The Nobel Prize in Physiology or Medicine
A fter Alexander Fleming’s 1928 discovery that mould inhibited the growth of bacteria, it was thought that the substance, which he named penicillin, could be used to treat bacterial infections. However, it proved to be unstable and difficult to produce in pure form. A German Jewish scientist who fled Nazi Germany in 1933, Ernst Boris Chain, together with Howard Florey succeeded in systematically producing a pure form of penicillin at the beginning of the 1940s and in investigating its properties in more detail. Their efforts eventually led to a pharmaceutical that could be produced in larger quantities and which went on to save over 100,000 or so men during WWII and hundreds of millions since.
In 1945, the Nobel Prize in Physiology or Medicine was awarded jointly to Sir Alexander Fleming, Ernst Boris Chain and Sir Howard Walter Florey “for the discovery of penicillin and its curative effect in various infectious diseases”
Chain’s children, wanting to share this momentous achievement among family members, approached Facsimile Editions to produce exact facsimile reproductions of the solid gold Nobel medallion, the exquisitely executed parchment certificates hand-bound into a green goatskin binder, Chain’s moving Nobel Prize acceptance speech and the Kohn Foundation’s booklet describing Chain’s life published by Imperial College, London.
Medallion size: 67mm diameter
Binder and certificates size: 27 x 37 x 1.5 cm
Speech size: 22.5 x 36cm – 3 sheets
Booklet size 21 x 14.5 cm – 12pp
All above contained within a protective handmade solander box.
Only 1 left in stock
Reproducing these precious, treasured objects presented us with new challenges, as has nearly every project we have undertaken since our founding in 1980.
The original medallion is solid gold and finely detailed. It was reproduced using the 6,000-year-old ‘lost wax’ process by craftsmen at a decades-old workshop in North London. Once cast, the brass medallion was gold-plated with 23.5 carat gold and finally polished to appear virtually indistinguishable from the original.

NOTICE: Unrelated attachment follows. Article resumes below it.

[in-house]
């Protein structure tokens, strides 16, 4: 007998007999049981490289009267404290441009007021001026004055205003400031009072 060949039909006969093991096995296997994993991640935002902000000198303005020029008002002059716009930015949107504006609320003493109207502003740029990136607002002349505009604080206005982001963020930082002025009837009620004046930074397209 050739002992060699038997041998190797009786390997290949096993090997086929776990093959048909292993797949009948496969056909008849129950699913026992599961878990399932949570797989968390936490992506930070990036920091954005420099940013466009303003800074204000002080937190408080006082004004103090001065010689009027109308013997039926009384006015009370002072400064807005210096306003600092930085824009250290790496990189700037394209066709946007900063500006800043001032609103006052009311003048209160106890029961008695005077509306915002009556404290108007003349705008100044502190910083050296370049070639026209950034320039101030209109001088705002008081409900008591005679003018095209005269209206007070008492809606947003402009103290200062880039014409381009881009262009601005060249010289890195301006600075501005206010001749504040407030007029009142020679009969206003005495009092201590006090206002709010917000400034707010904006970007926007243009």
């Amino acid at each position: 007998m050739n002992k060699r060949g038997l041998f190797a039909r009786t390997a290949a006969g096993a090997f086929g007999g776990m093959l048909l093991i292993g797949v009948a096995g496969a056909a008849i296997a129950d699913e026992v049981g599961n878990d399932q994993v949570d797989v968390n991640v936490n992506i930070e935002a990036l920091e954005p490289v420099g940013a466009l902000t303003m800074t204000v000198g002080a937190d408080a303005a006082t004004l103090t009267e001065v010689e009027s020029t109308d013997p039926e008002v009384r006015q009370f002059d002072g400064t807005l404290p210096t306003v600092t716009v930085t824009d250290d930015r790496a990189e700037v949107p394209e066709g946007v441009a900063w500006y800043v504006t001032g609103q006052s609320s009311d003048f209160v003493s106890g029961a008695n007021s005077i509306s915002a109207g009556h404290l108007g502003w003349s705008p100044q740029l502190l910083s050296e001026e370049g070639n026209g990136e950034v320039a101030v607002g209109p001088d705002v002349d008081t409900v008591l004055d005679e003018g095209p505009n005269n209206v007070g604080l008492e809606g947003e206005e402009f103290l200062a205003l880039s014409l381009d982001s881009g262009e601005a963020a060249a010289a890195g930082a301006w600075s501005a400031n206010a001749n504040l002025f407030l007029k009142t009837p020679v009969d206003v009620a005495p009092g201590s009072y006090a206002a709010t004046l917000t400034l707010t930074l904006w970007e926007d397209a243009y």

Nobel Prize certificates and folder
Scanned and printed by specialist printers in London onto archival acid-free paper, the certificates were bound in Milan, Italy into a hand-made folder covered in specially tanned goatskin custom-dyed to match the colour of the original. The boards of the 6mm thick folder have been hand-made to match the curved edges of the original. Once bound, the covers were embossed with Ernst Chain’s monogram and logo. The inside borders were also embossed with gold designs.
All that remains of Ernst Chain’s acceptance speech are three sheets of carbon-copied typescript stained brown with age. They are, nonetheless, a moving testament to Chain and his colleagues’ historic achievement which surely ranks in importance to mankind with Einstein’s discoveries.
Ernst Chain Prize Booklet
Imperial College London awards the Kohn Foundation funded Ernst Chain Prize annually to “a career scientist who has made … a substantive contribution … to further understanding or management of human disease.” The booklet describes Ernst Chain’s life.
Journalist and broadcaster, John Wilson, speaks about Chain’s Nobel Prize with Bonhams Specialist, Joseph Robson.
Ernst Chain’s Nobel Prize medallion, reverse
Ernst Chain’s Nobel Prize medallion, obverse
Ernst Chain’s Nobel Prize Acceptance Speech
The Ernst Chain Prize booklet
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